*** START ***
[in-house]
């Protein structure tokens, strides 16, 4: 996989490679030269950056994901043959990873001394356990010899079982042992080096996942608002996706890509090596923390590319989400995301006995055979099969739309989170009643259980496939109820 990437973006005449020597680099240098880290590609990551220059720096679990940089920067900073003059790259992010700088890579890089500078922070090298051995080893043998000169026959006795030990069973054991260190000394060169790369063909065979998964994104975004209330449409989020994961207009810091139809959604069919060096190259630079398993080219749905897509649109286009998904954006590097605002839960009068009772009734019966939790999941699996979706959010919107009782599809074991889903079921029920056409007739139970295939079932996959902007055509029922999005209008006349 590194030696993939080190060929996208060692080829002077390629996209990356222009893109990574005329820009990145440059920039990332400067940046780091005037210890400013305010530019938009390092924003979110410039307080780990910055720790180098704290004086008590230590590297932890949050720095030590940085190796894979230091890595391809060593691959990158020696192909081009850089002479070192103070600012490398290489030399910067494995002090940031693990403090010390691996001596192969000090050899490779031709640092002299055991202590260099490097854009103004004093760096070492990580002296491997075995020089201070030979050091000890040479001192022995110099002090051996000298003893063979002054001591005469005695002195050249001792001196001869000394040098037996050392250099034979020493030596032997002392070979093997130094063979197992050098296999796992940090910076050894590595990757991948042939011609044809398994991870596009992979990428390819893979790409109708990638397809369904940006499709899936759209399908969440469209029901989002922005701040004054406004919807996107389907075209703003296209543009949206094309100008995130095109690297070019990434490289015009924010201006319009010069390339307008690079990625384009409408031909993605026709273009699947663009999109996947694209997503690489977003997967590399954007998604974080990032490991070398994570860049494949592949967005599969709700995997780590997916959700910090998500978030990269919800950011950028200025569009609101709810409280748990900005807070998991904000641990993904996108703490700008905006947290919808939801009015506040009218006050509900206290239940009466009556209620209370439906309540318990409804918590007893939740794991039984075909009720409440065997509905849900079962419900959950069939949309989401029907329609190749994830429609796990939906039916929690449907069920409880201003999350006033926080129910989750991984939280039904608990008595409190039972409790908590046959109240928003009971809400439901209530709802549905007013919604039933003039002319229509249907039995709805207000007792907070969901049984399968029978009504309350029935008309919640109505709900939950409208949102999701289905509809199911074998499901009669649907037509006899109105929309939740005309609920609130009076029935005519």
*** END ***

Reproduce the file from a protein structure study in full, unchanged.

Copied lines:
[in-house]
């Protein structure tokens, strides 16, 4: 996989490679030269950056994901043959990873001394356990010899079982042992080096996942608002996706890509090596923390590319989400995301006995055979099969739309989170009643259980496939109820 990437973006005449020597680099240098880290590609990551220059720096679990940089920067900073003059790259992010700088890579890089500078922070090298051995080893043998000169026959006795030990069973054991260190000394060169790369063909065979998964994104975004209330449409989020994961207009810091139809959604069919060096190259630079398993080219749905897509649109286009998904954006590097605002839960009068009772009734019966939790999941699996979706959010919107009782599809074991889903079921029920056409007739139970295939079932996959902007055509029922999005209008006349 590194030696993939080190060929996208060692080829002077390629996209990356222009893109990574005329820009990145440059920039990332400067940046780091005037210890400013305010530019938009390092924003979110410039307080780990910055720790180098704290004086008590230590590297932890949050720095030590940085190796894979230091890595391809060593691959990158020696192909081009850089002479070192103070600012490398290489030399910067494995002090940031693990403090010390691996001596192969000090050899490779031709640092002299055991202590260099490097854009103004004093760096070492990580002296491997075995020089201070030979050091000890040479001192022995110099002090051996000298003893063979002054001591005469005695002195050249001792001196001869000394040098037996050392250099034979020493030596032997002392070979093997130094063979197992050098296999796992940090910076050894590595990757991948042939011609044809398994991870596009992979990428390819893979790409109708990638397809369904940006499709899936759209399908969440469209029901989002922005701040004054406004919807996107389907075209703003296209543009949206094309100008995130095109690297070019990434490289015009924010201006319009010069390339307008690079990625384009409408031909993605026709273009699947663009999109996947694209997503690489977003997967590399954007998604974080990032490991070398994570860049494949592949967005599969709700995997780590997916959700910090998500978030990269919800950011950028200025569009609101709810409280748990900005807070998991904000641990993904996108703490700008905006947290919808939801009015506040009218006050509900206290239940009466009556209620209370439906309540318990409804918590007893939740794991039984075909009720409440065997509905849900079962419900959950069939949309989401029907329609190749994830429609796990939906039916929690449907069920409880201003999350006033926080129910989750991984939280039904608990008595409190039972409790908590046959109240928003009971809400439901209530709802549905007013919604039933003039002319229509249907039995709805207000007792907070969901049984399968029978009504309350029935008309919640109505709900939950409208949102999701289905509809199911074998499901009669649907037509006899109105929309939740005309609920609130009076029935005519």